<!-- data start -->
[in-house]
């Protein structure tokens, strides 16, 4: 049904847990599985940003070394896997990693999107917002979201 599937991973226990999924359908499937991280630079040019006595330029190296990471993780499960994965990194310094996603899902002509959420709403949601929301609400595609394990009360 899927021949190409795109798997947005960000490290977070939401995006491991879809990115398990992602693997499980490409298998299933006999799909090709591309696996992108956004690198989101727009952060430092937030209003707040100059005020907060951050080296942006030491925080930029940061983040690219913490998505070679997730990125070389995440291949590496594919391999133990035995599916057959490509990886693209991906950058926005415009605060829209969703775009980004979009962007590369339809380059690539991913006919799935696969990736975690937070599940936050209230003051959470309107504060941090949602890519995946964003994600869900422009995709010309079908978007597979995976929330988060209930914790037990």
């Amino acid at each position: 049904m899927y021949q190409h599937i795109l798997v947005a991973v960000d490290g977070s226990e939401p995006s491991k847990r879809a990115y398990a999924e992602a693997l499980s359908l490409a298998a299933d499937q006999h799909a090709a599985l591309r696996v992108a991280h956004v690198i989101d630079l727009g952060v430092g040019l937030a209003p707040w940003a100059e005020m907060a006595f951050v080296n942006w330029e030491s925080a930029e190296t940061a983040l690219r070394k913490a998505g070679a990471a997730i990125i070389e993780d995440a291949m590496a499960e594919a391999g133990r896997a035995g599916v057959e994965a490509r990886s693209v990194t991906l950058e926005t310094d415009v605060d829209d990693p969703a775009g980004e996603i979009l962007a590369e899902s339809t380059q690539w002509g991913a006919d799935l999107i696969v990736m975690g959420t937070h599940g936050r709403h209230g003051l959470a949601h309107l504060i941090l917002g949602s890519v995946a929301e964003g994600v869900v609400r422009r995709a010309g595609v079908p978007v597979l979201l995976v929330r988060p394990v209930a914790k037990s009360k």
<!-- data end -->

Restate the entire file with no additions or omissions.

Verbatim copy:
[in-house]
């Protein structure tokens, strides 16, 4: 049904847990599985940003070394896997990693999107917002979201 599937991973226990999924359908499937991280630079040019006595330029190296990471993780499960994965990194310094996603899902002509959420709403949601929301609400595609394990009360 899927021949190409795109798997947005960000490290977070939401995006491991879809990115398990992602693997499980490409298998299933006999799909090709591309696996992108956004690198989101727009952060430092937030209003707040100059005020907060951050080296942006030491925080930029940061983040690219913490998505070679997730990125070389995440291949590496594919391999133990035995599916057959490509990886693209991906950058926005415009605060829209969703775009980004979009962007590369339809380059690539991913006919799935696969990736975690937070599940936050209230003051959470309107504060941090949602890519995946964003994600869900422009995709010309079908978007597979995976929330988060209930914790037990």
């Amino acid at each position: 049904m899927y021949q190409h599937i795109l798997v947005a991973v960000d490290g977070s226990e939401p995006s491991k847990r879809a990115y398990a999924e992602a693997l499980s359908l490409a298998a299933d499937q006999h799909a090709a599985l591309r696996v992108a991280h956004v690198i989101d630079l727009g952060v430092g040019l937030a209003p707040w940003a100059e005020m907060a006595f951050v080296n942006w330029e030491s925080a930029e190296t940061a983040l690219r070394k913490a998505g070679a990471a997730i990125i070389e993780d995440a291949m590496a499960e594919a391999g133990r896997a035995g599916v057959e994965a490509r990886s693209v990194t991906l950058e926005t310094d415009v605060d829209d990693p969703a775009g980004e996603i979009l962007a590369e899902s339809t380059q690539w002509g991913a006919d799935l999107i696969v990736m975690g959420t937070h599940g936050r709403h209230g003051l959470a949601h309107l504060i941090l917002g949602s890519v995946a929301e964003g994600v869900v609400r422009r995709a010309g595609v079908p978007v597979l979201l995976v929330r988060p394990v209930a914790k037990s009360k």